NEW YORK (Reuters Health) – Metabolomic analysis of exhaled breath condensate (EBC) allows characterization of airway biochemical fingerprints that differentiate asthma and normal physiology, according to a report in the May 15th American Journal of Respiratory and Critical Care Medicine.

"We believe that metabolomic analysis has a great potential for respiratory medicine of the next years," Dr. Eugenia Baraldi from University of Padova, Italy told Reuters Health. "’Breathomics’ could improve disease diagnosis, allowing the discrimination between different disease sub-phenotypes, particularly in asthmatic subjects."

Dr. Baraldi and colleagues used information from nuclear magnetic resonance (NMR) spectra of EBC to identify NMR variables that best discriminated between 25 children with controlled allergic asthma and 11 age-matched healthy control children.

Selected NMR signals chosen by statistical analysis discriminated between the asthma and healthy control groups with a success rate of approximately 86%, the authors report. This compares with a success rate of approximately 81% for the combination of exhaled nitric oxide and FEV1.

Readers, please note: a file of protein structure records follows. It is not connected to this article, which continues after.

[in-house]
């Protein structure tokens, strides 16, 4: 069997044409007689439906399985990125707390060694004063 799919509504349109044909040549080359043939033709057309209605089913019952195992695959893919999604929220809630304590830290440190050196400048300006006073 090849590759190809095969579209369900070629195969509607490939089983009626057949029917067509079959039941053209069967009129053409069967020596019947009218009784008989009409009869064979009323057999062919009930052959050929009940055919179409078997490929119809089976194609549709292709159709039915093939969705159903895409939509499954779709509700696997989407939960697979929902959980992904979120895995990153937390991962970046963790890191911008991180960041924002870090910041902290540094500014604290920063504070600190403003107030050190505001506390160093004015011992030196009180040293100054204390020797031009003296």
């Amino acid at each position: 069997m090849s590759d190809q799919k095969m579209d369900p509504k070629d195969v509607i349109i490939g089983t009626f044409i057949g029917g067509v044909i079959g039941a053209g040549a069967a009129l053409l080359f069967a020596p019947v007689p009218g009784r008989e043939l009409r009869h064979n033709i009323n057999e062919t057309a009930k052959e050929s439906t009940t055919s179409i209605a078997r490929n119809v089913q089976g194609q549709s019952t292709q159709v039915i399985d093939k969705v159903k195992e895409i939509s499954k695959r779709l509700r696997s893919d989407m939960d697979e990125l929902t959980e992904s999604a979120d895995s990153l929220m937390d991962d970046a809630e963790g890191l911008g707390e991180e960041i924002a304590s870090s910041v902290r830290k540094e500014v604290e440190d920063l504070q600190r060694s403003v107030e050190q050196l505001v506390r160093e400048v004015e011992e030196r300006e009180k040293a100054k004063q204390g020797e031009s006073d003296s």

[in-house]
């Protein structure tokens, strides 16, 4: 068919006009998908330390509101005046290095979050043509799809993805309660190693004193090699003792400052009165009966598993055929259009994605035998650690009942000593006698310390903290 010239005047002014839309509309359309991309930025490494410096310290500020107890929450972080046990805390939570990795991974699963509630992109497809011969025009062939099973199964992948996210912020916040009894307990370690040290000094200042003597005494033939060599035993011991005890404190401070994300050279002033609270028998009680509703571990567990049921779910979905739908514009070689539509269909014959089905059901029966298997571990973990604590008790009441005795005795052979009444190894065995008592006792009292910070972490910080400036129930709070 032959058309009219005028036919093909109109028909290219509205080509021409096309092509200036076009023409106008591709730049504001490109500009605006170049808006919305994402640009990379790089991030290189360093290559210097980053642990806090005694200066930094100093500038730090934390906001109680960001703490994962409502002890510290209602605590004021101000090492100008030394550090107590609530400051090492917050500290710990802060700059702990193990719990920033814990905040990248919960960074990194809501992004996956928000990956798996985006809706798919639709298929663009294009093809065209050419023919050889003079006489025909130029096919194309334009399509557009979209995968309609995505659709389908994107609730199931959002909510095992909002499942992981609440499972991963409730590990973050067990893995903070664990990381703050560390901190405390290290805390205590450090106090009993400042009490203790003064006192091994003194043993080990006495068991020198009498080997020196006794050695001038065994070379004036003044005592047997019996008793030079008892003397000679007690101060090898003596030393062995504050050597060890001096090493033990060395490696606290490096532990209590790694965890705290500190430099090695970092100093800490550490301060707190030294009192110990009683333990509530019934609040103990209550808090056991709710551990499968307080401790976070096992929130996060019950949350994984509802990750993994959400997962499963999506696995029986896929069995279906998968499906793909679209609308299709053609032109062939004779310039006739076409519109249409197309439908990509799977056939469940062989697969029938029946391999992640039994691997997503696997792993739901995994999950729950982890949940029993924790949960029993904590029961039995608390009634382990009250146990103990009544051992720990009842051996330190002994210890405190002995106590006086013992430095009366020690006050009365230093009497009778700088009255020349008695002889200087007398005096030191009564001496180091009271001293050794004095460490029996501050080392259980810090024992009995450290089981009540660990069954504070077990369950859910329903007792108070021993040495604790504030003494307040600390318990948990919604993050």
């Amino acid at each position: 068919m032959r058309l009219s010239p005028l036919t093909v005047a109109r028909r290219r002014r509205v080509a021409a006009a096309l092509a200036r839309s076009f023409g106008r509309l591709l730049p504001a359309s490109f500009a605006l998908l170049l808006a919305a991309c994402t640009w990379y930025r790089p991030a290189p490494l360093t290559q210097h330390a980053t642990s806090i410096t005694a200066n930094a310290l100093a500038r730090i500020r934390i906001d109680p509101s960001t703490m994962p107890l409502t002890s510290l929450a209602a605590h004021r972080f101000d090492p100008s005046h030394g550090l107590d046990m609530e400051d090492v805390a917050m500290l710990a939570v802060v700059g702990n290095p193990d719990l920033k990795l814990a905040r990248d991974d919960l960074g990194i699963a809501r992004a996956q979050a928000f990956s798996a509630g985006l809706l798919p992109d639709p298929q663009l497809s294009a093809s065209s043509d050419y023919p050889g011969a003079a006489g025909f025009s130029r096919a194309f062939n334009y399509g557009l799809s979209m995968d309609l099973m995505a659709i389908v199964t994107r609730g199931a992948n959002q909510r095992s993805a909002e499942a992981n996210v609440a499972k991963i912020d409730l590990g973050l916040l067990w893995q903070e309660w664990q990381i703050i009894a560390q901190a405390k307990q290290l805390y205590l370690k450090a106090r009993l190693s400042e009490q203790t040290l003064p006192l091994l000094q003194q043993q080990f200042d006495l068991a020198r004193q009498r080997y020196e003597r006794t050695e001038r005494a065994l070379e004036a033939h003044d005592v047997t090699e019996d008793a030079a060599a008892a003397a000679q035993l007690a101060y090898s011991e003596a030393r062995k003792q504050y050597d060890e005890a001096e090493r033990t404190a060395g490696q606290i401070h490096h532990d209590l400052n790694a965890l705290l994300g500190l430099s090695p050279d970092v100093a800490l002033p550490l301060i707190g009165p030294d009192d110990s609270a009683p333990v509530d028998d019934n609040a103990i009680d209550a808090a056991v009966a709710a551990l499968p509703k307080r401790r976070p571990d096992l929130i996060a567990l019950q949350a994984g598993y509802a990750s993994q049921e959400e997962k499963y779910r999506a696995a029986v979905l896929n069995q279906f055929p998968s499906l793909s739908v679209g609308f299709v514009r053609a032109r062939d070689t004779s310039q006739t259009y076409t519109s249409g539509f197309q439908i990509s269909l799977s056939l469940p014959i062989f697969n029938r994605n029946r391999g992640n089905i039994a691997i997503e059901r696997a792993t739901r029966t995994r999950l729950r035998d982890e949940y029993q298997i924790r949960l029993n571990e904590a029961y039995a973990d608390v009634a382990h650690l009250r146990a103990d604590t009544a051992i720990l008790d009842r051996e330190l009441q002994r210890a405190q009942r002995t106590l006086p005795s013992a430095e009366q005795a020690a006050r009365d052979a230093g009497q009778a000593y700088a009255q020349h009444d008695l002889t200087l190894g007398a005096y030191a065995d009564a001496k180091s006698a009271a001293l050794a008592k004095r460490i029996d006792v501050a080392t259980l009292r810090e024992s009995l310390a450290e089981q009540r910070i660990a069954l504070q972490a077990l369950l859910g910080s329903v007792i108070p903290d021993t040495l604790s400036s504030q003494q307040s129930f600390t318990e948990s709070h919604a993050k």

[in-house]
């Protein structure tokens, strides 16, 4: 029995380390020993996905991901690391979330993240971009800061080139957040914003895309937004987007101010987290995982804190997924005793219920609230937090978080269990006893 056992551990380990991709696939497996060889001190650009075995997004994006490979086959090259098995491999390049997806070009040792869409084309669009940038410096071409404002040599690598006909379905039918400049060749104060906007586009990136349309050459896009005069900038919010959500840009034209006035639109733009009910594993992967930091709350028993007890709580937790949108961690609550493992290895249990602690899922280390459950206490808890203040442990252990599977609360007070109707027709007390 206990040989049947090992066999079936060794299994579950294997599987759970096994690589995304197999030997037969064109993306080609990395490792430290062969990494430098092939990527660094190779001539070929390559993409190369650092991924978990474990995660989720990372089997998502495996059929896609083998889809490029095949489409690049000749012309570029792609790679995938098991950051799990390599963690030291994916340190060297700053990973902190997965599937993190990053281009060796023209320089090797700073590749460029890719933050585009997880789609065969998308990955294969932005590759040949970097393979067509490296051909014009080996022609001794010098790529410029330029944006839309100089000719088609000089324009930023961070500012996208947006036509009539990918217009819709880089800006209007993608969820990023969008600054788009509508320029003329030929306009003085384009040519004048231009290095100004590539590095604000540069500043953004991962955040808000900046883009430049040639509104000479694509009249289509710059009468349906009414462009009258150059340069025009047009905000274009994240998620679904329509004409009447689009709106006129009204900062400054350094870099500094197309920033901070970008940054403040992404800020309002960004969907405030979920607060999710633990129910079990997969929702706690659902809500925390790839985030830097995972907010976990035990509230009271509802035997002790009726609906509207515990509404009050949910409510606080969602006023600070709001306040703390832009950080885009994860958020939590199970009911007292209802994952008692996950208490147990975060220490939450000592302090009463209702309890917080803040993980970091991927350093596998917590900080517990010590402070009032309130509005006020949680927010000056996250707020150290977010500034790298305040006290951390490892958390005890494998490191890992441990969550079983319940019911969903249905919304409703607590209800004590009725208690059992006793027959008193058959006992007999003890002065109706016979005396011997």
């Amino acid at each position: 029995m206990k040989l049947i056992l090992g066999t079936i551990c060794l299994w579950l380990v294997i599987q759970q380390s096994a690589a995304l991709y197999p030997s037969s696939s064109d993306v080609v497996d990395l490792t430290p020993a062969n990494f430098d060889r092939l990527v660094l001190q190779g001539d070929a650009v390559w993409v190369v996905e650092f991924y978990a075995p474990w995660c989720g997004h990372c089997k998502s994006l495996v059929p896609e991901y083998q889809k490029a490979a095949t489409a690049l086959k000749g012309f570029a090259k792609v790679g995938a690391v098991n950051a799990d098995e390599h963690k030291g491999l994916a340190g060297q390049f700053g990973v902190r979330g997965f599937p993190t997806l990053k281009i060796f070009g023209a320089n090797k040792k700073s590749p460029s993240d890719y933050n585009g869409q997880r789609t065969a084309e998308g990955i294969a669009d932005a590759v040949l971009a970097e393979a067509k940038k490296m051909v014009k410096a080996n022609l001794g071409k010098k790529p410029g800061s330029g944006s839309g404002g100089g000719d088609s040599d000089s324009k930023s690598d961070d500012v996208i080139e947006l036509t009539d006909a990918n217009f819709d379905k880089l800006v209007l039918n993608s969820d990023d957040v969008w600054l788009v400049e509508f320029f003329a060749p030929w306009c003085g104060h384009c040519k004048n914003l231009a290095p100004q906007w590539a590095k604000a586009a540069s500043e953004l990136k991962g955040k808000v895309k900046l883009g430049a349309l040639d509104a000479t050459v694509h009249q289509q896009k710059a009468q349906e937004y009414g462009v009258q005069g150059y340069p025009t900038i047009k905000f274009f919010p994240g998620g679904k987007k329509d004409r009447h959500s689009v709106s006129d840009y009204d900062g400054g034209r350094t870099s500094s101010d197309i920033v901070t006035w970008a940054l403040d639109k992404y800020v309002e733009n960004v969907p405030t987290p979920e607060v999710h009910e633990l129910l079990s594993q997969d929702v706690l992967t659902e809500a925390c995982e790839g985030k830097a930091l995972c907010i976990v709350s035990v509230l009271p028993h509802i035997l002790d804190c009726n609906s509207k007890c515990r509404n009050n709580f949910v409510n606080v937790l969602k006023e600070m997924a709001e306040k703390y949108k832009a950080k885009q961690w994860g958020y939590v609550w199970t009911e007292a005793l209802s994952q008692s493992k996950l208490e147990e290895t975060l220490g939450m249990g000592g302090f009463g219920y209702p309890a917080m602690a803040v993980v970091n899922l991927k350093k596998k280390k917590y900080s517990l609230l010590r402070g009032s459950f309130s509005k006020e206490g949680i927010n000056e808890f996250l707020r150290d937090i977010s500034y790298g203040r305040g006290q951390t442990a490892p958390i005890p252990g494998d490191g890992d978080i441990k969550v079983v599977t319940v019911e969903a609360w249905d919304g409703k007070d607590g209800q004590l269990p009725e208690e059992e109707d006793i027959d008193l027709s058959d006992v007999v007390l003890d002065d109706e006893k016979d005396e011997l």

A different statistical method of selecting NMR variables proved successful in all but one case, where an asthmatic sample was classified as healthy, the report indicates.

The most important signals for classification of patients corresponded to acetylated products and oxygen-containing compounds, the investigators write.

"In our study we demonstrated for the first time that metabolomic analysis can be applied to exhaled breath condensate (‘breathomics’) and that it is effective in the discrimination between asthmatic and healthy children," Dr. Baraldi said.

"These NMR signal patterns in exhaled breath condensate may not only serve as phenotypic discriminators but may also open a window on airway biochemical disturbances underlying airway cellular dysfunction," writes Dr. John Hunt from University of Virginia, Charlottesville, Virginia in a related editorial. "In other words, they may help us find the disease in each patient that leads to his or her asthma symptoms."

–Will Boggs, MD